Elyse Harper, LMFT, is an EMDR Approved Consultant and EMDR Specialty Workshop presenter in private practice in Waukee, Iowa. In this post, Elyse shares, in her creative and straightforward style, how she engages her clients in EMDR therapy.

  Assisting Clients in Joining the ‘Emotional Bandwagon'    

Before going through EMDR training, I had a very rudimentary understanding of the connection between a client’s emotions and their body experience. However, I quickly recognized how important it was that both my client and I acknowledged this essential component of EMDR processing. Despite my newfound enthusiasm for recognizing and clearing emotions and associated body sensations with EMDR therapy, some of my clients required a fair amount of convincing to hop onto my emotion and body sensing bandwagon! 

Here are some strategies I use before and during processing to help clients trust and befriend their emotions and bodies and ultimately be successful during EMDR therapy as well s in their daily lives.

“I feel fine, why would I want to feel that?!”

When a client presents with the above belief, I often start with the gentle reminder that they aren’t in therapy to enjoy the comforts of my office and my sparkling personality ;). More often than not, my clients come to therapy previously diagnosed, either  professionally or their own self -diagnosis. My clients also come to my office with identified “bad” emotions and “good” emotions. 

I initially make sure clients have connected their emotions with their body. I help them recognize that we refer to them as “feelings”, which implies we feel them somewhere. I then have them identify in their bodies how they can tell they are feeling anxious versus irritable and so on. Some clients are unable to do this, so they need to be “reintroduced” to their bodies through gentle experiencing exercises. Resourcing is a great place to start, as it gives them a mostly positive experience as they familiarize themselves with their body sensations.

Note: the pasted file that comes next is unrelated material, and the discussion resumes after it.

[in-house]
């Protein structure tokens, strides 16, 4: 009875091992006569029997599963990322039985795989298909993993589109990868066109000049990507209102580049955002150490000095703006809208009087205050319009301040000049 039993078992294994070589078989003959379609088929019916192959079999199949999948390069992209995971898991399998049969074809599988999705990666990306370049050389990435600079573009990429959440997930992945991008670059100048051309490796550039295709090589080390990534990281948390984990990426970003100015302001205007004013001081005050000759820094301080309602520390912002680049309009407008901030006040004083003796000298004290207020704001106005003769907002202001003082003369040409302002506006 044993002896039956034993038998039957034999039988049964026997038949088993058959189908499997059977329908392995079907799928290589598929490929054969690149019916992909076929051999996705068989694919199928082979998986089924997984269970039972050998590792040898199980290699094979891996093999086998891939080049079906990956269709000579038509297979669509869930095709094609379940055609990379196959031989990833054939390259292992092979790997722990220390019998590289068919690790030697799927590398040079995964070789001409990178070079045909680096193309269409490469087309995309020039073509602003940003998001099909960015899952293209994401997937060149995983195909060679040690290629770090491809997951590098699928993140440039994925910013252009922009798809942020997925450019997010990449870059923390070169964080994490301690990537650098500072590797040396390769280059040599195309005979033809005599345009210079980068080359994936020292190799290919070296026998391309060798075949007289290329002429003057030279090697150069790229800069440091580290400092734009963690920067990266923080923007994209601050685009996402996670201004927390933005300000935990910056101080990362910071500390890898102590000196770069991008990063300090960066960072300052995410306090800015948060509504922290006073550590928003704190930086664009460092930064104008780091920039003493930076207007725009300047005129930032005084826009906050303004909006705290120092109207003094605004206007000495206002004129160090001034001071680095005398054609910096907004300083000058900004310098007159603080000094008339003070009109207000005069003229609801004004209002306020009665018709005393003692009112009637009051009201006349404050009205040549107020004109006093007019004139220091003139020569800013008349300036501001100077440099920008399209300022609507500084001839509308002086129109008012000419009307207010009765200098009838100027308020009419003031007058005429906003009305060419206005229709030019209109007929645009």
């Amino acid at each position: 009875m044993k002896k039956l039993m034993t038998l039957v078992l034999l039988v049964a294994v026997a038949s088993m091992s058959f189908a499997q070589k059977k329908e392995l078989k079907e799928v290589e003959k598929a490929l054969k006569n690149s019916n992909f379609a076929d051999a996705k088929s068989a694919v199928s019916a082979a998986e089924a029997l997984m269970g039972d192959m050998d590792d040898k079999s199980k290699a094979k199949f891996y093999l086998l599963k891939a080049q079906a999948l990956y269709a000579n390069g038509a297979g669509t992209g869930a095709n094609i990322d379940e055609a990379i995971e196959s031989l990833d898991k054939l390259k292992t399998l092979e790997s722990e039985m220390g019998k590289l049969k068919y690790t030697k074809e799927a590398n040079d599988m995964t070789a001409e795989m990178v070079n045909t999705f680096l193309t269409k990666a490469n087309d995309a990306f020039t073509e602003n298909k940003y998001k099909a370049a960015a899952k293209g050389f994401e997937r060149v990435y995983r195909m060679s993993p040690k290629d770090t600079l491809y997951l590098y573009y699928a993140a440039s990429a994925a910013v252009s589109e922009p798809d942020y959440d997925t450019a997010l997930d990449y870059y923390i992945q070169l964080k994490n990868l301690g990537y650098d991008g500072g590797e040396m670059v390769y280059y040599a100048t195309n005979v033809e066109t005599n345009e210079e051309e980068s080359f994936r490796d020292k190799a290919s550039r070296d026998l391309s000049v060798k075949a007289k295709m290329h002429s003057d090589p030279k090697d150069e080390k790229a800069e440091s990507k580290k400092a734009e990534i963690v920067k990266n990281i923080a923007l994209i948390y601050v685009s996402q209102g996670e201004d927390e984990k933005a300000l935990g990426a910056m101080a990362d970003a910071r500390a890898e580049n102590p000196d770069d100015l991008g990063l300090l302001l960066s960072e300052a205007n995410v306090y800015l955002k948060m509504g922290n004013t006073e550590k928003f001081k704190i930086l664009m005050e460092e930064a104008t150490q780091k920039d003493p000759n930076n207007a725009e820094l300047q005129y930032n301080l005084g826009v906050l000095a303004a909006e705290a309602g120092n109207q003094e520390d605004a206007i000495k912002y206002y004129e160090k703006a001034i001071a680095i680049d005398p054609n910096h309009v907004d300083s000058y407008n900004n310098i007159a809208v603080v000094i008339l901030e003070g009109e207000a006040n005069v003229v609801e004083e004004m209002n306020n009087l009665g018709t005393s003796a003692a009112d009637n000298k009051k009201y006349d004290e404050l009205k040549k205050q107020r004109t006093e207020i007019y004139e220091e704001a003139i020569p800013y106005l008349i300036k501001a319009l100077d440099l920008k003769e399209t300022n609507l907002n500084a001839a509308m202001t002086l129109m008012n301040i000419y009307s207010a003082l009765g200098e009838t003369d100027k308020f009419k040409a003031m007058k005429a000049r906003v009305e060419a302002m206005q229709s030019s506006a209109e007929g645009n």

I have also found a handout I received at a Sandra Paulsen training to be very useful. This handout refers to what most would consider “bad” emotions (fear, disgust, guilt, shame, sadness) as life-preserving emotions, and “good” emotions (love, hope, happy, joy, lust)  as life-enhancing emotions. Using this framework helps my clients understand that all of our emotions are ultimately for our benefit. Working WITH them as opposed to against them will not only help the therapy, it will help them lead a healthier and happier life. I then place their current symptoms into the AIP framework with this newfound understanding of their emotions as their allies instead of their enemies. 

EXAMPLE: “When you get triggered at the grocery store, we have identified that it gives you the same feeling you got when you were a child and your mother was cooking dinner and you knew your angry Dad would be home any minute. Because that experience was very emotionally overwhelming and outside of your scope of understanding then, your brain essentially set that memory with all of its associated thoughts, feelings and sensations aside until you would be ready and able to handle it. 

    Meanwhile, our body sends us reminders of our unfinished business- sometimes in the form of anxiety or other information related to the event (images, sounds, or smells). This is because our brain wants to make sure we finish that business and heal that emotional wound! Our brain will work for YEARS to make sure we heal our emotional wounds, and it uses life-preserving emotions as messengers to boost us into action!”   

“I don’t feel anything. I feel blah.”